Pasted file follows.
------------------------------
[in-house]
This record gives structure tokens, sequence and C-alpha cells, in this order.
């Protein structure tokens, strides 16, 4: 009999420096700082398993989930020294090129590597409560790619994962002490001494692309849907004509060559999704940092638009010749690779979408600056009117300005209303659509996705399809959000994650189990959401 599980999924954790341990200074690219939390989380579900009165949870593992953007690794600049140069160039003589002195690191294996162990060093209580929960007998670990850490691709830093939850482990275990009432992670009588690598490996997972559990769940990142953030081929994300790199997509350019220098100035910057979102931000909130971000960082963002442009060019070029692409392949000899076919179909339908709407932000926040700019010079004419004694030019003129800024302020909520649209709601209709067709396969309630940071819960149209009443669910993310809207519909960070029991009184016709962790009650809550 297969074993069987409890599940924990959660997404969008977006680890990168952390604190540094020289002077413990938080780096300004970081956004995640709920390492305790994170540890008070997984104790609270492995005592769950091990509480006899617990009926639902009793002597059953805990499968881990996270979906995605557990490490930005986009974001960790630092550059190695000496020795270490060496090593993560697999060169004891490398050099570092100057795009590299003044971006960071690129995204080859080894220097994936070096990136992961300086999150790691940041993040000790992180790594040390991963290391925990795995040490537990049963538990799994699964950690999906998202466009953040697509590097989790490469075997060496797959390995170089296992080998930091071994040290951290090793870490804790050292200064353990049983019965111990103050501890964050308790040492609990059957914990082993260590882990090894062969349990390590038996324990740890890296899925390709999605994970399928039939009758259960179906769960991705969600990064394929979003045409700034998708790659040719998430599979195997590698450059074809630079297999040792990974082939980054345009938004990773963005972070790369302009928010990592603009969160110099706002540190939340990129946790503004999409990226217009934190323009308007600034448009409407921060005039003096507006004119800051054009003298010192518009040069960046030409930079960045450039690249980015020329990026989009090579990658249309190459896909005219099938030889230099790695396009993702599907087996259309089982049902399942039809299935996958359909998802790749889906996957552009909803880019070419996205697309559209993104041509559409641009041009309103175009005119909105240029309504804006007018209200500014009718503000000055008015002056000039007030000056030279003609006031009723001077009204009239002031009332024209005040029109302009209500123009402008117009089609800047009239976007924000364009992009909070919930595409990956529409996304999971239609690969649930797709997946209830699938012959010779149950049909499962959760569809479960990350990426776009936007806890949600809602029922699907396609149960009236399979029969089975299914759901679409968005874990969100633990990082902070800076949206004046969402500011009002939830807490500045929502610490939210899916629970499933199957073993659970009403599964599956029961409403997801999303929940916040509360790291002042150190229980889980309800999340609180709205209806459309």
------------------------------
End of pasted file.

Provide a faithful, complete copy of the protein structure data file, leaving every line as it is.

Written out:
[in-house]
This record gives structure tokens, sequence and C-alpha cells, in this order.
């Protein structure tokens, strides 16, 4: 009999420096700082398993989930020294090129590597409560790619994962002490001494692309849907004509060559999704940092638009010749690779979408600056009117300005209303659509996705399809959000994650189990959401 599980999924954790341990200074690219939390989380579900009165949870593992953007690794600049140069160039003589002195690191294996162990060093209580929960007998670990850490691709830093939850482990275990009432992670009588690598490996997972559990769940990142953030081929994300790199997509350019220098100035910057979102931000909130971000960082963002442009060019070029692409392949000899076919179909339908709407932000926040700019010079004419004694030019003129800024302020909520649209709601209709067709396969309630940071819960149209009443669910993310809207519909960070029991009184016709962790009650809550 297969074993069987409890599940924990959660997404969008977006680890990168952390604190540094020289002077413990938080780096300004970081956004995640709920390492305790994170540890008070997984104790609270492995005592769950091990509480006899617990009926639902009793002597059953805990499968881990996270979906995605557990490490930005986009974001960790630092550059190695000496020795270490060496090593993560697999060169004891490398050099570092100057795009590299003044971006960071690129995204080859080894220097994936070096990136992961300086999150790691940041993040000790992180790594040390991963290391925990795995040490537990049963538990799994699964950690999906998202466009953040697509590097989790490469075997060496797959390995170089296992080998930091071994040290951290090793870490804790050292200064353990049983019965111990103050501890964050308790040492609990059957914990082993260590882990090894062969349990390590038996324990740890890296899925390709999605994970399928039939009758259960179906769960991705969600990064394929979003045409700034998708790659040719998430599979195997590698450059074809630079297999040792990974082939980054345009938004990773963005972070790369302009928010990592603009969160110099706002540190939340990129946790503004999409990226217009934190323009308007600034448009409407921060005039003096507006004119800051054009003298010192518009040069960046030409930079960045450039690249980015020329990026989009090579990658249309190459896909005219099938030889230099790695396009993702599907087996259309089982049902399942039809299935996958359909998802790749889906996957552009909803880019070419996205697309559209993104041509559409641009041009309103175009005119909105240029309504804006007018209200500014009718503000000055008015002056000039007030000056030279003609006031009723001077009204009239002031009332024209005040029109302009209500123009402008117009089609800047009239976007924000364009992009909070919930595409990956529409996304999971239609690969649930797709997946209830699938012959010779149950049909499962959760569809479960990350990426776009936007806890949600809602029922699907396609149960009236399979029969089975299914759901679409968005874990969100633990990082902070800076949206004046969402500011009002939830807490500045929502610490939210899916629970499933199957073993659970009403599964599956029961409403997801999303929940916040509360790291002042150190229980889980309800999340609180709205209806459309």